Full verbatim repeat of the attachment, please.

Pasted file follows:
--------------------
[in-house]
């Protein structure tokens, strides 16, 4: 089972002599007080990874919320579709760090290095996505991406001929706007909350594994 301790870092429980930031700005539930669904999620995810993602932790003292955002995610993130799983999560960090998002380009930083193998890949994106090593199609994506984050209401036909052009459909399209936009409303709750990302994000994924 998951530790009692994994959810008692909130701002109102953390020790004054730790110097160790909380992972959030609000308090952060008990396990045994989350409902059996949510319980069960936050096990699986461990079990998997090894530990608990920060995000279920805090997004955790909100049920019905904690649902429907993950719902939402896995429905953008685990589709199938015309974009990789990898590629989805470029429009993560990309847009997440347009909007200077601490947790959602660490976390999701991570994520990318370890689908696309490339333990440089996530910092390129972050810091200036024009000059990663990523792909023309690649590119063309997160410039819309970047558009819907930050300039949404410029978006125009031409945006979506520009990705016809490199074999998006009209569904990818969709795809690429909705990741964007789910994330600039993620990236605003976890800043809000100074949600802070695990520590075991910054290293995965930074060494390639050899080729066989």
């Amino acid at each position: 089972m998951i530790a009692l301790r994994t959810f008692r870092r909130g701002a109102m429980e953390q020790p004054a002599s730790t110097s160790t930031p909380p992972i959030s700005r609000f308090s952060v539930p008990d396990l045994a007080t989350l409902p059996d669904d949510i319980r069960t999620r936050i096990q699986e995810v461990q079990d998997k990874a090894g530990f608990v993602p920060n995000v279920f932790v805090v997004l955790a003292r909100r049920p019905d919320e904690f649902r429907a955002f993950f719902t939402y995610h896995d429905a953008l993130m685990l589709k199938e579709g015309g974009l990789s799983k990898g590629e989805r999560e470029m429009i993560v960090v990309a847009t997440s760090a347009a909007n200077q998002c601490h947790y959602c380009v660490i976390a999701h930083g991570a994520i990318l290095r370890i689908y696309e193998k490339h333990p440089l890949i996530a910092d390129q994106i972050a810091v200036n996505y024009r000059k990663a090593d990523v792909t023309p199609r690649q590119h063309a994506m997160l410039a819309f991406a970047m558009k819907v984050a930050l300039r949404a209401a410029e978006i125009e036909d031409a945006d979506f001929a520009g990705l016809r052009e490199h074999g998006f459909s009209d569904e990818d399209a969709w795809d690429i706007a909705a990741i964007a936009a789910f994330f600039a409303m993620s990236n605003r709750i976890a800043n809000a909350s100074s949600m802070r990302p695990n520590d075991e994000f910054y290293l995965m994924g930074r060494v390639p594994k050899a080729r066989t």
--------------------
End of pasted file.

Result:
[in-house]
């Protein structure tokens, strides 16, 4: 089972002599007080990874919320579709760090290095996505991406001929706007909350594994 301790870092429980930031700005539930669904999620995810993602932790003292955002995610993130799983999560960090998002380009930083193998890949994106090593199609994506984050209401036909052009459909399209936009409303709750990302994000994924 998951530790009692994994959810008692909130701002109102953390020790004054730790110097160790909380992972959030609000308090952060008990396990045994989350409902059996949510319980069960936050096990699986461990079990998997090894530990608990920060995000279920805090997004955790909100049920019905904690649902429907993950719902939402896995429905953008685990589709199938015309974009990789990898590629989805470029429009993560990309847009997440347009909007200077601490947790959602660490976390999701991570994520990318370890689908696309490339333990440089996530910092390129972050810091200036024009000059990663990523792909023309690649590119063309997160410039819309970047558009819907930050300039949404410029978006125009031409945006979506520009990705016809490199074999998006009209569904990818969709795809690429909705990741964007789910994330600039993620990236605003976890800043809000100074949600802070695990520590075991910054290293995965930074060494390639050899080729066989």
């Amino acid at each position: 089972m998951i530790a009692l301790r994994t959810f008692r870092r909130g701002a109102m429980e953390q020790p004054a002599s730790t110097s160790t930031p909380p992972i959030s700005r609000f308090s952060v539930p008990d396990l045994a007080t989350l409902p059996d669904d949510i319980r069960t999620r936050i096990q699986e995810v461990q079990d998997k990874a090894g530990f608990v993602p920060n995000v279920f932790v805090v997004l955790a003292r909100r049920p019905d919320e904690f649902r429907a955002f993950f719902t939402y995610h896995d429905a953008l993130m685990l589709k199938e579709g015309g974009l990789s799983k990898g590629e989805r999560e470029m429009i993560v960090v990309a847009t997440s760090a347009a909007n200077q998002c601490h947790y959602c380009v660490i976390a999701h930083g991570a994520i990318l290095r370890i689908y696309e193998k490339h333990p440089l890949i996530a910092d390129q994106i972050a810091v200036n996505y024009r000059k990663a090593d990523v792909t023309p199609r690649q590119h063309a994506m997160l410039a819309f991406a970047m558009k819907v984050a930050l300039r949404a209401a410029e978006i125009e036909d031409a945006d979506f001929a520009g990705l016809r052009e490199h074999g998006f459909s009209d569904e990818d399209a969709w795809d690429i706007a909705a990741i964007a936009a789910f994330f600039a409303m993620s990236n605003r709750i976890a800043n809000a909350s100074s949600m802070r990302p695990n520590d075991e994000f910054y290293l995965m994924g930074r060494v390639p594994k050899a080729r066989t």